Check this out. Pete Rose singing! I really dig the plausible scenario that a fan would shout out to the athlete asking him the all important question, “What’s a man really want form an aftershave?” Vic Tayback (the fan) is more widely known for paying Mel, the old, grumpy, dirty shirt wearing owner and chef of Mel’s Diner in the late 70’s sitcom, Alice. Also, Vic and the peanut vendor seem to really get into the song.
An interesting offer (at least to me) is this gem. Aqua Velva Frost Lime. Gonna have to scour the Bay for a bottle of this.
I’m wearing this one today. It was launched in 1964 by a company called Faberge. In 1968 a budget version was released called Brut 33. It contained 33% of the fragrance found in the original cologne. Through numerous changes of the guards, in 1989 the Chesebrough-Ponds division of Unilever dropped the ‘33’ nomenclature from it’s range of products (colognes, aftershaves, deodorants) and rebranded it to just ‘Brut’. So the Brut bottle you see on the shelf is actually the old Brut 33 inside. If you want the original Faberge ‘Brut’ (full strength) then you need to look for “Brut Classic by Faberge”. This bottle below with the silver ‘medallion’ on it. Brut has hints of spicy woods mingled with citrus top notes and is recommended for evening wear. Although, I do wear this one throughout the day as I don’t view it as an ‘evening’ cologne per se. I mean I could see it as a cologne you would wear when you go out with the buds for a drink or a sporting event but certainly not when you are with your lady. So, take the ‘recommendation with a grain of salt.
Joe Namath….how could you go wrong in 1973 when you had this guy pluggin’ your stuff to “go all the way man.”
Ok, so here’s a short (16 second) not so vintage commercial that I thought was funny.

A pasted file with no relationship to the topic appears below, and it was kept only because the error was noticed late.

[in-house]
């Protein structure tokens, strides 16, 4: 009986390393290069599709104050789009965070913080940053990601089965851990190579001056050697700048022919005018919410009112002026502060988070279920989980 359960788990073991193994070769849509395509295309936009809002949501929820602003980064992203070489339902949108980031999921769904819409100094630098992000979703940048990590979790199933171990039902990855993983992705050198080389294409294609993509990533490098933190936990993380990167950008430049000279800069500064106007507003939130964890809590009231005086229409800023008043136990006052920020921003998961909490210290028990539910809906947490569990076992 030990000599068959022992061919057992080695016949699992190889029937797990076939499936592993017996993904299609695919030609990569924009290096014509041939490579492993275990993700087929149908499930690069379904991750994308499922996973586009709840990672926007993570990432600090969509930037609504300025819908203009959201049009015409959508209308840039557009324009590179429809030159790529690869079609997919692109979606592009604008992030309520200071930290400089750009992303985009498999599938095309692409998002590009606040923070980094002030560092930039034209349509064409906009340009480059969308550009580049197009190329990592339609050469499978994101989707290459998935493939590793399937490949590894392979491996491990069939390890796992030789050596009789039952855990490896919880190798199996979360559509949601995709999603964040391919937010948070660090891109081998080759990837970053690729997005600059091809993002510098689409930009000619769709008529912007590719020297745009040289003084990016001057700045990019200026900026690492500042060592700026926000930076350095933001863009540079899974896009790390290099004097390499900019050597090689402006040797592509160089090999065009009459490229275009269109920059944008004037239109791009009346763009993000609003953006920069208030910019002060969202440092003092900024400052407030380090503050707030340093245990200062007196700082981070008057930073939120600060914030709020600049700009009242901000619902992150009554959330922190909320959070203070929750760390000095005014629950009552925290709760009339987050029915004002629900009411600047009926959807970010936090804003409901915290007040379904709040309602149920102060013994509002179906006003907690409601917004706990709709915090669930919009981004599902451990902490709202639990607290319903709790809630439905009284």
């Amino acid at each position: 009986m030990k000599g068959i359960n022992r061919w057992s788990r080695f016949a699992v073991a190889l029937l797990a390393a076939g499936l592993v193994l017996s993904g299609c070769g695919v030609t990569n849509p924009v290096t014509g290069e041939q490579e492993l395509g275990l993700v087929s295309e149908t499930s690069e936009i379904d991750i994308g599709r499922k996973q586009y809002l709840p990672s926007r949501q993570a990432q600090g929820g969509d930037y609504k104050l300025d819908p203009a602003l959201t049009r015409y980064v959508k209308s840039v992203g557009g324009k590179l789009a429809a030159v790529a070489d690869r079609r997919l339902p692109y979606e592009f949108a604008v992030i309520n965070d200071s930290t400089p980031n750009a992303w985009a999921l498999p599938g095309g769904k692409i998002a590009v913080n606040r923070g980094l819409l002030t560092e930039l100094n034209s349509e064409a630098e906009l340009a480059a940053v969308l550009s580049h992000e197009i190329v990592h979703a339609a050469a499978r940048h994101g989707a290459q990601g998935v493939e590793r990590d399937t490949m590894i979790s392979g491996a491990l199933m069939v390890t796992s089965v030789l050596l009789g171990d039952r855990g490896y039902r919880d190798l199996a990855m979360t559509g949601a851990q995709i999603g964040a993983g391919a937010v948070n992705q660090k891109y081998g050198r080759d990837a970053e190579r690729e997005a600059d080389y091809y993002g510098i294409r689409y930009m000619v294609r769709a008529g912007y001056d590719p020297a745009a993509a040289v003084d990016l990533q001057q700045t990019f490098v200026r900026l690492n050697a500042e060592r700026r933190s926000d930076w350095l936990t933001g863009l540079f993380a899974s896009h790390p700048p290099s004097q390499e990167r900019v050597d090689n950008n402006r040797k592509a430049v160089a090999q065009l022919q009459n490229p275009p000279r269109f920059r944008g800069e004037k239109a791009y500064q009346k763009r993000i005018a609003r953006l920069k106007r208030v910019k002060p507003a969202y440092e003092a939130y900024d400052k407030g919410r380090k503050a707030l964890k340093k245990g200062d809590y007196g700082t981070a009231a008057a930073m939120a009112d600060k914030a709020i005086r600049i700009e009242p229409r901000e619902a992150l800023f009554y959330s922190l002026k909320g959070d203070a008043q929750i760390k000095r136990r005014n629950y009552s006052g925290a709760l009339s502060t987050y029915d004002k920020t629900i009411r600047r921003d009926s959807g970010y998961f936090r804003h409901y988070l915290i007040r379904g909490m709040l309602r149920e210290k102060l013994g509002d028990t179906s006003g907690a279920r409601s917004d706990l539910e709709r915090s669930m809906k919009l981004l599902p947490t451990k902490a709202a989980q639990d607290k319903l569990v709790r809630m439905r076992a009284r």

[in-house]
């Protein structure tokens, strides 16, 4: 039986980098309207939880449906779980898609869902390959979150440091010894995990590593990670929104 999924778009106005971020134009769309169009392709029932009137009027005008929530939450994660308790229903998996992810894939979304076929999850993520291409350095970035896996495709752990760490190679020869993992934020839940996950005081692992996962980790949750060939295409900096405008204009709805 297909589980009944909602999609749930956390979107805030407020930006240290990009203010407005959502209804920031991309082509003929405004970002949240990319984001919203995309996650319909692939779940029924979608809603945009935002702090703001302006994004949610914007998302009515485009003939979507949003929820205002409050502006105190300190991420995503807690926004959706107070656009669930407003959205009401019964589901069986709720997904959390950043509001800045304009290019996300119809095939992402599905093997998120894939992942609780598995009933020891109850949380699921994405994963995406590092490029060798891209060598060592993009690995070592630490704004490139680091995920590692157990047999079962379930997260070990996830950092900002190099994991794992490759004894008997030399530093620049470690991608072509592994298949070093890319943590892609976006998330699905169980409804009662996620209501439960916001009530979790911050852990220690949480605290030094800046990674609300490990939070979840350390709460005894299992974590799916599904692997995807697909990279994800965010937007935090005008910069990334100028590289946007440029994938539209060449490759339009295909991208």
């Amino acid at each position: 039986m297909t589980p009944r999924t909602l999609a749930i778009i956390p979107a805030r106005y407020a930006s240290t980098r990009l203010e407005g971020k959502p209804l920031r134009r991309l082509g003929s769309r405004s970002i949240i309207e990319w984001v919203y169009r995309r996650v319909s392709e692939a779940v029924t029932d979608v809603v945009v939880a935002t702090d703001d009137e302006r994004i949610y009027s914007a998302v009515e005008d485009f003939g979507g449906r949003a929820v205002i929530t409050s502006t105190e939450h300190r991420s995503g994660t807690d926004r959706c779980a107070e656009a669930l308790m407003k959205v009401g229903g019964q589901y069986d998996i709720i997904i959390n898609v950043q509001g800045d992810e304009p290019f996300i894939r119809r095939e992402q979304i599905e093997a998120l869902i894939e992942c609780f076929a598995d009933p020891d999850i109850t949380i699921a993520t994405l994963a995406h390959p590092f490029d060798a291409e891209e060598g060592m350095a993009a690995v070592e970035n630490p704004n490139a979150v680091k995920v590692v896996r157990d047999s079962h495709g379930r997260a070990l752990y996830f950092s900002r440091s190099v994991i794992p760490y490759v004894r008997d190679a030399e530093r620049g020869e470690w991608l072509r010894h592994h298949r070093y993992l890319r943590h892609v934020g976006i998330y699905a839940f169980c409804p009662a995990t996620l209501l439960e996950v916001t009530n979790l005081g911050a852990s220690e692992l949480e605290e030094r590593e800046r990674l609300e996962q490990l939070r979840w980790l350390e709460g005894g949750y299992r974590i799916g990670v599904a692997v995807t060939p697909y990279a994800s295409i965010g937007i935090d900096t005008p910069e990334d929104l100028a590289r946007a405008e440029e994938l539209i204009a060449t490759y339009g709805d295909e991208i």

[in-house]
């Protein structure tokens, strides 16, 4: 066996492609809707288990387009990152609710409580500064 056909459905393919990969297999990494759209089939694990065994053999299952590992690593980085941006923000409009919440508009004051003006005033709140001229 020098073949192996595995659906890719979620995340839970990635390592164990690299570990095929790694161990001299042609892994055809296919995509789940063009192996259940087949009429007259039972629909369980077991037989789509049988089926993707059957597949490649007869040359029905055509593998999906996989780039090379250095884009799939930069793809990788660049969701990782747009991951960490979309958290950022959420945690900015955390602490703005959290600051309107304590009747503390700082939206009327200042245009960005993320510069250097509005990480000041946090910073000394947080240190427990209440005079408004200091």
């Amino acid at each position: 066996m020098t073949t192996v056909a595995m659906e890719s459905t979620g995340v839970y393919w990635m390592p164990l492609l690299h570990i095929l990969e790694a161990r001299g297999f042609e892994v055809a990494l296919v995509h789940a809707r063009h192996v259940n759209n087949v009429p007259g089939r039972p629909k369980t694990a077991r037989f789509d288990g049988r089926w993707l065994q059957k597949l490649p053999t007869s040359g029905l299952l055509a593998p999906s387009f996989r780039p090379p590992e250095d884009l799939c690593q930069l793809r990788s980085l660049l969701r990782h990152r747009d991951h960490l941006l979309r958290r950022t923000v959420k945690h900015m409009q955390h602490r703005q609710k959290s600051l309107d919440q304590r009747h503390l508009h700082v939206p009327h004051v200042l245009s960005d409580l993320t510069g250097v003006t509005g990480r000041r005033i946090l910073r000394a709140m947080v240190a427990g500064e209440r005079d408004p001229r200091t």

This is the one my granddad wore. I can still remember seeing the bottle in the bathroom and on his dresser and smelling it on him as we sat in the truck driving to church Sunday mornings when I would visit. Old Spice actually started out in 1937 as a woman’s product (who knew?). The men’s product didn’t come out until a year later in 1938. It was founded by William Lightfoot Schultz in 1934 under the Shulton Company. It is full bodied and quite exotic. It has top notes of orange, sage, and lemon that blends into carnation, geranium, cinnamon, jasmine and heliotrope. Following that up is the vanilla, cedar wood, frankincense, Tonka and musk. Again, quite exotic. It was marketed in white glass bottles with gray stoppers and had a nautical theme of sailing ships on the side. An interesting note is that the original ships were the Grand Turk and the Friendship. Other ships used were the John Wesley, Salem, Birmingham, Maria, Teresa, Propontis, Recovery, Sooloo, Star of the West, Constitution, Java, United States and Hamilton. 1990 was the year Proctor & Gamble bought the company and of course made some changes. The sailing ships are now replaced with a yachting logo and in early 2008 the original Old Spice scent was repackaged as “Classic” and the glass is now plastic and the gray stoppers are now red.